HOOPER — Residents here already believe their city is a priceless gem.
But now, they’ve got a representation to prove their beliefs.
It’s a new tiara to be worn by their Miss Rodeo Hooper, also referred to as Miss Hooper Tomato Days. The crown will be passed down to the new queen each year.
Hooper’s new crown jewels are insured for enough money to purchase a new car.
But those involved with the design and creation of the relic say it’s priceless.
“We decided if they are going to have a Miss Hooper Tomato Days, they ought to have a crown that represents Hooper,” Mitzi Fluckiger said.
“We wanted to make something (so the rodeo queen) can be proud of the community and proud to represent it.”
Mitzi Fluckiger is co-owner of Aaron’s Jewelry and Manufacturing in Roy.
The business and its family of craftsmen donated the materials and more than 200 hours of work for the tiara’s creation. The tiara is a replica in jewels of the city’s logo created by Carol Ann Johnson, a former Miss Hooper.
“We wanted to do something to recognize the logo as the standard for the city,” Mitzi Fluckiger said.
Residents of Hooper for more than 30 years, Mitzi Fluckiger said she and her husband, Jay Fluckiger, love their city and wanted to give a gift to the city that was something special.
“We wanted it to represent what we are and what we can do,” she said.
Mitzi Fluckiger said her husband is one of only two master jewelers in the state and the family wanted to showcase his abilities as well as those of the other members of the family team.
“You can get tiaras all day long out of catalogues,” she said. “To get a custom tiara, there really aren’t any.”
Mitzi Fluckiger said the process started when her daughter, Sally Wintle, drew the design from the city’s logo, which features a horse shoe and a tomato.
The design also features blue, representing water and as a reminder of Muskrat Springs, the city’s first name, gold representing the sunsets for which the area is known and red, signifying tomatoes.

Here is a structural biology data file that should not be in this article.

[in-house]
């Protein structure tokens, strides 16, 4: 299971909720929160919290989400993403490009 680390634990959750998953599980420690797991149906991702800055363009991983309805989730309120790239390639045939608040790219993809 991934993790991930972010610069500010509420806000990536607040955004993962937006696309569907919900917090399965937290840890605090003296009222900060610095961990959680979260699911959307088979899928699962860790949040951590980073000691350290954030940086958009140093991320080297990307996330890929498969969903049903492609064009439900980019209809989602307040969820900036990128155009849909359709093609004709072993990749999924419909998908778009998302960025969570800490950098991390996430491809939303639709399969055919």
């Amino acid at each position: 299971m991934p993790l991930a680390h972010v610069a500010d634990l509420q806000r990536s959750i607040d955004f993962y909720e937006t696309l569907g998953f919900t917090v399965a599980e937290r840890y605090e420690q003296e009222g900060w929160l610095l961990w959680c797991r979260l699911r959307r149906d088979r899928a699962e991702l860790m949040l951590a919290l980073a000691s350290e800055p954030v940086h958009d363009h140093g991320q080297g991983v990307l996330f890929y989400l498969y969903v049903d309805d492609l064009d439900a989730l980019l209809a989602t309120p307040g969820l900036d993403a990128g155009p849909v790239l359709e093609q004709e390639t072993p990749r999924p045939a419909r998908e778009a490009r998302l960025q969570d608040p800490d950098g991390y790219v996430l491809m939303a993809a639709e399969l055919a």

Silver swirls loop around to represent the coming together of a city.
The crafters opted to mold the intricate hat jewel around a fire extinguisher because the device was about the same size and shape as the average woman’s cowboy hat.
“This was different than molding a ring,” Mitzi Flukiger said.
Those on the committee to help with the Hooper Tomato Days queen competition said they couldn’t be more proud of the new tiara.
“The tiara we’ve had all these years, it was pretty busted up when I had it in 1993,” said Evaline McCloy, who along with her mother, Carol Johnson, is co-chairwoman of the rodeo queen committee.
McCloy said her goals for the pageant were to get a saddle donated to the queen and to get a new tiara.
Two years ago, American Monument became the saddle sponsor so she moved on to the tiara.
“I just kept going back to Miss Rodeo Utah’s crown,” she said. “Everything on it comes back to Utah.”
McCloy said having a hand-made tiara unique to Hooper seemed out of reach.
But she said she and her mother were brave and asked the Fluckigers and their family team anyway.
“They listened to what we wanted and why we wanted it,” she said.
And McCloy said not having another tiara like it actually ended up helping the creative process.
“Because they didn’t know what they were doing, they were open to new ideas,” McCloy said of the Aaron’s Jewelry team.
McCloy said she went from timidly asking for the tiara sponsorship to being blown away by what the city was getting.
“The more we talked, the grander the tiara got,” she said.
And McCloy said she was astonished at the financial commitment the jewelers were making too.
She quoted Jay Fluckiger as telling her: “This will be the most expensive tiara in the state but we will be paying for it.”
And McCloy believes others are just as awe-struck with the new crown jewels of Hooper.
She said when the Fluckigers unveiled the tiara at the pageant for Miss Rodeo Hooper this fall, the jaws of all those present dropped.
“I’ve never heard a gasp like that from a crowd of people,” she said. “We’ve never had anything like that.”
And she believes the tiara will benefit Hooper and its annual rodeo queen contest.
“We’re still considered a small town,” she said. “A lot of the girls who come to the contest pronounce Hooper wrong.”
But she doesn’t believe they will make that mistake any longer now that winning the title there will be so much more prestigious.